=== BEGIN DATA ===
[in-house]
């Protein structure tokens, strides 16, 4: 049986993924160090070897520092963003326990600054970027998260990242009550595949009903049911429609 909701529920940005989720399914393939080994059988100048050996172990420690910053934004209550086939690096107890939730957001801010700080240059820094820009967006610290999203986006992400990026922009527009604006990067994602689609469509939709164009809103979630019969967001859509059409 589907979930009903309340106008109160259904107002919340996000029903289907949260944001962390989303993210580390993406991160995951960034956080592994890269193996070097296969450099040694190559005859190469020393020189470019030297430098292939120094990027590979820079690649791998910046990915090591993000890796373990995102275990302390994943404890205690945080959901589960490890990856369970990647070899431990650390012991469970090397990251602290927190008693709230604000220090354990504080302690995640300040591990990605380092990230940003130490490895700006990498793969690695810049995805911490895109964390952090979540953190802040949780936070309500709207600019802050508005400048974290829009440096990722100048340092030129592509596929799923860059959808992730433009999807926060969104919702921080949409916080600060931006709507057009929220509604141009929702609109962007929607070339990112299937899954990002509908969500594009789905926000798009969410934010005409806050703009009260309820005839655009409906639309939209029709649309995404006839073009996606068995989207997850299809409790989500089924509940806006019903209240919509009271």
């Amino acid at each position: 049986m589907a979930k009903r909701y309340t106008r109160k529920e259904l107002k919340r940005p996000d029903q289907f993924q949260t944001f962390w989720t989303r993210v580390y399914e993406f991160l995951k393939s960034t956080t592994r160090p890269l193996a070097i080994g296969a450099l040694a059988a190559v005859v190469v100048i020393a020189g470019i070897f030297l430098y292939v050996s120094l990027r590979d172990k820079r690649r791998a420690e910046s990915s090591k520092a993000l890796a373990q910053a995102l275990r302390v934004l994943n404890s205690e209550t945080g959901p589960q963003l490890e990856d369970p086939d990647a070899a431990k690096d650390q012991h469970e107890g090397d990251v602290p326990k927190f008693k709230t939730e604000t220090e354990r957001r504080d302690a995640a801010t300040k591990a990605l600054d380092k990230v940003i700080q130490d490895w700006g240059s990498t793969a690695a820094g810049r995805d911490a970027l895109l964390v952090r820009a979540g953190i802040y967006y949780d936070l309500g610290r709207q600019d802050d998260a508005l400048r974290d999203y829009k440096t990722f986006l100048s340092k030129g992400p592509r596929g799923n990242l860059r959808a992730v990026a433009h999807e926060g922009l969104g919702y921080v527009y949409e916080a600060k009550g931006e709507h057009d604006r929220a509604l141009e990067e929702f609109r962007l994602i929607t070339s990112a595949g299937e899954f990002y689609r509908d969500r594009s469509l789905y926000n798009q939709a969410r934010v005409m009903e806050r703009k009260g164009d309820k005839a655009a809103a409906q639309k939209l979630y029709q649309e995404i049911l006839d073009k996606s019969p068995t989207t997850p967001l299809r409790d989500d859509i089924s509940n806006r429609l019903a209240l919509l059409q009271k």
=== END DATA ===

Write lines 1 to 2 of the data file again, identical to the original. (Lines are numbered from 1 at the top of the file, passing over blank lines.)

[in-house]
């Protein structure tokens, strides 16, 4: 049986993924160090070897520092963003326990600054970027998260990242009550595949009903049911429609 909701529920940005989720399914393939080994059988100048050996172990420690910053934004209550086939690096107890939730957001801010700080240059820094820009967006610290999203986006992400990026922009527009604006990067994602689609469509939709164009809103979630019969967001859509059409 589907979930009903309340106008109160259904107002919340996000029903289907949260944001962390989303993210580390993406991160995951960034956080592994890269193996070097296969450099040694190559005859190469020393020189470019030297430098292939120094990027590979820079690649791998910046990915090591993000890796373990995102275990302390994943404890205690945080959901589960490890990856369970990647070899431990650390012991469970090397990251602290927190008693709230604000220090354990504080302690995640300040591990990605380092990230940003130490490895700006990498793969690695810049995805911490895109964390952090979540953190802040949780936070309500709207600019802050508005400048974290829009440096990722100048340092030129592509596929799923860059959808992730433009999807926060969104919702921080949409916080600060931006709507057009929220509604141009929702609109962007929607070339990112299937899954990002509908969500594009789905926000798009969410934010005409806050703009009260309820005839655009409906639309939209029709649309995404006839073009996606068995989207997850299809409790989500089924509940806006019903209240919509009271």